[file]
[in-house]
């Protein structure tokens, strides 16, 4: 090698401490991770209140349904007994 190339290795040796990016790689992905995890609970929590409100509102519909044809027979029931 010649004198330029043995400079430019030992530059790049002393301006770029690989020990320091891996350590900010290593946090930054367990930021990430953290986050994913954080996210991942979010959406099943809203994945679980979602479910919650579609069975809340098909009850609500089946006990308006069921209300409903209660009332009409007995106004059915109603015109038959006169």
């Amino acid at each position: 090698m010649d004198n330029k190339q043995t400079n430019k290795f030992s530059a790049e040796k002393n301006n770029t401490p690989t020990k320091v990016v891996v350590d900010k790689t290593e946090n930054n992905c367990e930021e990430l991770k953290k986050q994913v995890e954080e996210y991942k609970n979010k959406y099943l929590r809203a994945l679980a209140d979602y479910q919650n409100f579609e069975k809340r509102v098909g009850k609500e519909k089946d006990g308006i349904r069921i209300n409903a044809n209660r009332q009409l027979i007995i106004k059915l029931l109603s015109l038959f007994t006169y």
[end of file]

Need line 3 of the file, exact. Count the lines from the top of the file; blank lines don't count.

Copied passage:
């Amino acid at each position: 090698m010649d004198n330029k190339q043995t400079n430019k290795f030992s530059a790049e040796k002393n301006n770029t401490p690989t020990k320091v990016v891996v350590d900010k790689t290593e946090n930054n992905c367990e930021e990430l991770k953290k986050q994913v995890e954080e996210y991942k609970n979010k959406y099943l929590r809203a994945l679980a209140d979602y479910q919650n409100f579609e069975k809340r509102v098909g009850k609500e519909k089946d006990g308006i349904r069921i209300n409903a044809n209660r009332q009409l027979i007995i106004k059915l029931l109603s015109l038959f007994t006169y």